Controls on land travel vs. the right to free movement
In a partial but symbolically significant victory, the Belgian government has postponed a final vote in the national Parliament on legislation to require certain international railways to provide passenger name records (PNRs) to the government for surveillance and advance “vetting” of train travelers, as is already being done for air travelers between the EU, the US, and other countries.
(Text of the proposed law in French and Flemish/Dutch; report on first reading in Parliament; analysis and commentary in English; legislative history; legislative status.)
The Belgian proposal was approved by the anti-terror committee in Parliament despite a threat by the German national railway to suspend its high-speed services to Belgium if the bill passes, as well as other criticism.
One Belgian think tank, analyzing the proposal in the context of other anti-terrorism proposals, concluded that, “The creation of a Belgian PNR system is a good illustration of this dynamic: taking it as a given that it will facilitate the arrest of terrorists who are planning attacks is something of a fairy tale…. Social sciences, unlike astrology, is not about predicting the future.”
The decisive factor in the Belgian government’s decision to postpone the scheduled final vote in the national Parliament appears to have been intervention by the European Commission in response to a formal complaint by Access Now that the law would violate the right of EU citizens to move freely within the EU.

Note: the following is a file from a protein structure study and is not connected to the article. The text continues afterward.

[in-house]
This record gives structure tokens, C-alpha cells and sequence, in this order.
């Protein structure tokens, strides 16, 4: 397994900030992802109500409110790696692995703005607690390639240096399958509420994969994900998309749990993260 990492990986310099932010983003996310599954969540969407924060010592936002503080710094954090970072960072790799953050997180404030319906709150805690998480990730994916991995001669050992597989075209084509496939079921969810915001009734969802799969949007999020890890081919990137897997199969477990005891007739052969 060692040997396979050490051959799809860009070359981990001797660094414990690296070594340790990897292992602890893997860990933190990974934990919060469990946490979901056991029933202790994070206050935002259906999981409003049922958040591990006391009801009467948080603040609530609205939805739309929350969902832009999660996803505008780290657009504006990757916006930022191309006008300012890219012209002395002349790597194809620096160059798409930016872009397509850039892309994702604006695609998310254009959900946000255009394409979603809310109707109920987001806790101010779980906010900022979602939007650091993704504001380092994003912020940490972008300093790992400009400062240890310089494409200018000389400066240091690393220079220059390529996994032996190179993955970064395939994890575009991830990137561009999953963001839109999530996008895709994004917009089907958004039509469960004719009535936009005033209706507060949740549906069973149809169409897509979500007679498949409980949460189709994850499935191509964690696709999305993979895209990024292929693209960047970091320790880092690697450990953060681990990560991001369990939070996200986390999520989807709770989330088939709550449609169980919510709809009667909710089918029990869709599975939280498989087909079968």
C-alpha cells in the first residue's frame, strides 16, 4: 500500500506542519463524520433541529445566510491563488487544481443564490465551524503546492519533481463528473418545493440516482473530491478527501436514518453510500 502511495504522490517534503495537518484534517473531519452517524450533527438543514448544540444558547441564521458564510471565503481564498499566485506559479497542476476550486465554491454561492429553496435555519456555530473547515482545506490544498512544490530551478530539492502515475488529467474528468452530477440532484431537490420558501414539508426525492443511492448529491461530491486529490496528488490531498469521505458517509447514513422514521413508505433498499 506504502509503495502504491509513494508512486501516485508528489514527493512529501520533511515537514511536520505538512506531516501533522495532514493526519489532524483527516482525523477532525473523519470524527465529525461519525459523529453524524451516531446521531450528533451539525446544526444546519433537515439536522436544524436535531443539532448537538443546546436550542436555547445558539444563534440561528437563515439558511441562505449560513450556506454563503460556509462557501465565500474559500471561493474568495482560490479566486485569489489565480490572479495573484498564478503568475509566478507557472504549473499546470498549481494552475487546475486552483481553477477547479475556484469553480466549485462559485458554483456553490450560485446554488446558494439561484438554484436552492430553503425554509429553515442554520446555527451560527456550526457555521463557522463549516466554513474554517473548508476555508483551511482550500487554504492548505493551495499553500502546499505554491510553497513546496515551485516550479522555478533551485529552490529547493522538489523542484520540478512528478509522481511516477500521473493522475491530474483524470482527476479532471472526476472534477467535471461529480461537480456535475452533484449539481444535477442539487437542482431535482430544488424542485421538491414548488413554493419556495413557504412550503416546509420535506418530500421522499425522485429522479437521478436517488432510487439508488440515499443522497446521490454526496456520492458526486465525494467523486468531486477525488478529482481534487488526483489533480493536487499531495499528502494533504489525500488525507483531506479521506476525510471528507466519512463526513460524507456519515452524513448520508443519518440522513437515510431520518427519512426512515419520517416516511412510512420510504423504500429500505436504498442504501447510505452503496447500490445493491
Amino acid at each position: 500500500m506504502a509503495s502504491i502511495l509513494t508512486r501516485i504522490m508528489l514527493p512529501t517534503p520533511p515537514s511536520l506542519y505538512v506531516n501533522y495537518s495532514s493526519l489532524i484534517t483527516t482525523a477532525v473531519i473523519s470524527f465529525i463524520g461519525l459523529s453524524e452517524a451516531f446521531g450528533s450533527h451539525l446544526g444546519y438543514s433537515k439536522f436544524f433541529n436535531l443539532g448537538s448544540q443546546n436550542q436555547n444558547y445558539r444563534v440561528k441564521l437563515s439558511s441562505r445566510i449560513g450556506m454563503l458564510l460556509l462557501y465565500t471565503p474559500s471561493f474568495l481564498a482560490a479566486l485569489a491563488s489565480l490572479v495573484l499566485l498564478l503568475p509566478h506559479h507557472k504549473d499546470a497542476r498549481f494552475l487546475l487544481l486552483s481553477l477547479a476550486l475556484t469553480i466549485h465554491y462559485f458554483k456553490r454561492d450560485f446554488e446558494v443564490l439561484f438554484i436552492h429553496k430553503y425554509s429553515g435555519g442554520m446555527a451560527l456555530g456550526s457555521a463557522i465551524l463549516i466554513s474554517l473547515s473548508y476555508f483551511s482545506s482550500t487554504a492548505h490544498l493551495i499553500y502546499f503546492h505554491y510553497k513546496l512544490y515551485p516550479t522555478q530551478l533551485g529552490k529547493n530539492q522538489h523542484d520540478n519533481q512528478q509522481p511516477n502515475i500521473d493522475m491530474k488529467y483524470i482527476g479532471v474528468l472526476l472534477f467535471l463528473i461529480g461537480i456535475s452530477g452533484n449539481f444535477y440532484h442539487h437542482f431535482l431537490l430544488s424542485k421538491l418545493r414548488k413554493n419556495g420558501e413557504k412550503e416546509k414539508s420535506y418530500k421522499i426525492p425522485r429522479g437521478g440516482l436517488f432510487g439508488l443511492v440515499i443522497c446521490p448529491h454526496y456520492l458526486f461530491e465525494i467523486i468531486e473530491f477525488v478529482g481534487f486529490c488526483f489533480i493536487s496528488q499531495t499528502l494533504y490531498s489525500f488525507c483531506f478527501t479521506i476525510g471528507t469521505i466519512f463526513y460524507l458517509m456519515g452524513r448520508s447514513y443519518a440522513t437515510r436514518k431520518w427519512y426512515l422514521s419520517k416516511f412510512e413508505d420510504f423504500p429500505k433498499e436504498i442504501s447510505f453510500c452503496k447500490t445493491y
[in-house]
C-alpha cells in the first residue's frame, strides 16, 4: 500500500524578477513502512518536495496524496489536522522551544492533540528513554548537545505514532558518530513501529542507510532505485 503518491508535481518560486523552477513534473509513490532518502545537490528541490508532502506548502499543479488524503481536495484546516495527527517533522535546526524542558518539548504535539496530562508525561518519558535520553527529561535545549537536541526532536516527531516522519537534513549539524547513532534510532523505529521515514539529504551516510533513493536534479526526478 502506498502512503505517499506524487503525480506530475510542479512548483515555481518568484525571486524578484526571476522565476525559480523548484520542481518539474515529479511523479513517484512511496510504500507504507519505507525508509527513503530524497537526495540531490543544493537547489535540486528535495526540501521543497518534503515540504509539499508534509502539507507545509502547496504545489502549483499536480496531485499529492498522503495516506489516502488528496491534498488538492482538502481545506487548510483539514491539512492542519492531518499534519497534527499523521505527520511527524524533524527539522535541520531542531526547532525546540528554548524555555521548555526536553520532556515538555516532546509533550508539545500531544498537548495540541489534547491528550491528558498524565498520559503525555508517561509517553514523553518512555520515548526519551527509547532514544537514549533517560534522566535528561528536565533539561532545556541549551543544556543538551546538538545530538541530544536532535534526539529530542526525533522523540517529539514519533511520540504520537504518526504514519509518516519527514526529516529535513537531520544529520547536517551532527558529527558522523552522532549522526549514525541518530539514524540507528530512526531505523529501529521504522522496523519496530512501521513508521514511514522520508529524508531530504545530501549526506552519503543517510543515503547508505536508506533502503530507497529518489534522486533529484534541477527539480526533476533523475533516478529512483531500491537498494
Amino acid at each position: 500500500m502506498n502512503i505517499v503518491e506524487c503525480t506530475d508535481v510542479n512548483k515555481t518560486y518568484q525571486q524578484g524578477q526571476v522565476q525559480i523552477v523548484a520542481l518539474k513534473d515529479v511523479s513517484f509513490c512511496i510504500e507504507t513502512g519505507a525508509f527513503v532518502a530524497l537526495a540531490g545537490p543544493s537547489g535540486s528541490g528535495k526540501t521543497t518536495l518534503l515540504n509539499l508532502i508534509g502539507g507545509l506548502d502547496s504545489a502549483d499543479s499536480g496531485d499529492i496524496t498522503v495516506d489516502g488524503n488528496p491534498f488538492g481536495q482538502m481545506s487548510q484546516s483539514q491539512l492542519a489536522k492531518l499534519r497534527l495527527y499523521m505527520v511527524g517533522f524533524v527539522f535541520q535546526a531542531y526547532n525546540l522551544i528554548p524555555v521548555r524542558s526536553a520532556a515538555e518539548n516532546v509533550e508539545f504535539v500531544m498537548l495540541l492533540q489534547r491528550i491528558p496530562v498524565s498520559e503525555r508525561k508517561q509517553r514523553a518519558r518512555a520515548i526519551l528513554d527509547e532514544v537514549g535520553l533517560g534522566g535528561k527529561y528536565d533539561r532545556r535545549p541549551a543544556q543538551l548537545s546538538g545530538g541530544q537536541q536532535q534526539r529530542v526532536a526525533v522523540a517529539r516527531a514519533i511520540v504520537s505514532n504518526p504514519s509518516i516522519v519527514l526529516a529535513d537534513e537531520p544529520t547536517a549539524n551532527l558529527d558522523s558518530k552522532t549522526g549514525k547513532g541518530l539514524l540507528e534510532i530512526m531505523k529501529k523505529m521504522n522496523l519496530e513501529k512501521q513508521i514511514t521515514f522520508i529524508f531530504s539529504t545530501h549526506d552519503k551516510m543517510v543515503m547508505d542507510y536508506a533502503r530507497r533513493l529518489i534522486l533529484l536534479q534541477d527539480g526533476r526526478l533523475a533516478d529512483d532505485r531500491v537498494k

As with “rights” for US citizens that aren’t recognized as human rights for all, a decision by the EU or Belgium based solely on the rights of EU citizens falls short of full recognition of the right to travel. But so far as we know, this is the first time that the EU has blocked any proposed travel surveillance or control measure, in the EU or any of its members states, on the basis of the right to freedom of movement.
We hope that the Belgian government will withdraw its railway PNR proposal entirely, not leave it pending, and that other EU member states will take note of the incompatibility of measures like this with fundamental European and human rights principles.
Unfortunately, the Belgian government neither withdrew this proposal nor let it quietly expire. On December 22, 2016, it was hastily brought up for a vote, with little debate, and approved by the Belgian Parliament:
Supporters of the bill pointed to reports that a suspect in the attack on a Christmas market in Berlin a few days earlier had traveled by train and bus through Belgium, the Netherlands, and France before being stopped and killed in Italy:
The idea is now being raised by Belgium with the governments of neighboring countries: the Netherlands, Germany, and France:
The implications of this and related measures for surveillance and control of travelers within the European Union will be debated at a public forum in Brussels on January 24th, in conjunction with the annual conference on Computers, Privacy, and Data Protection: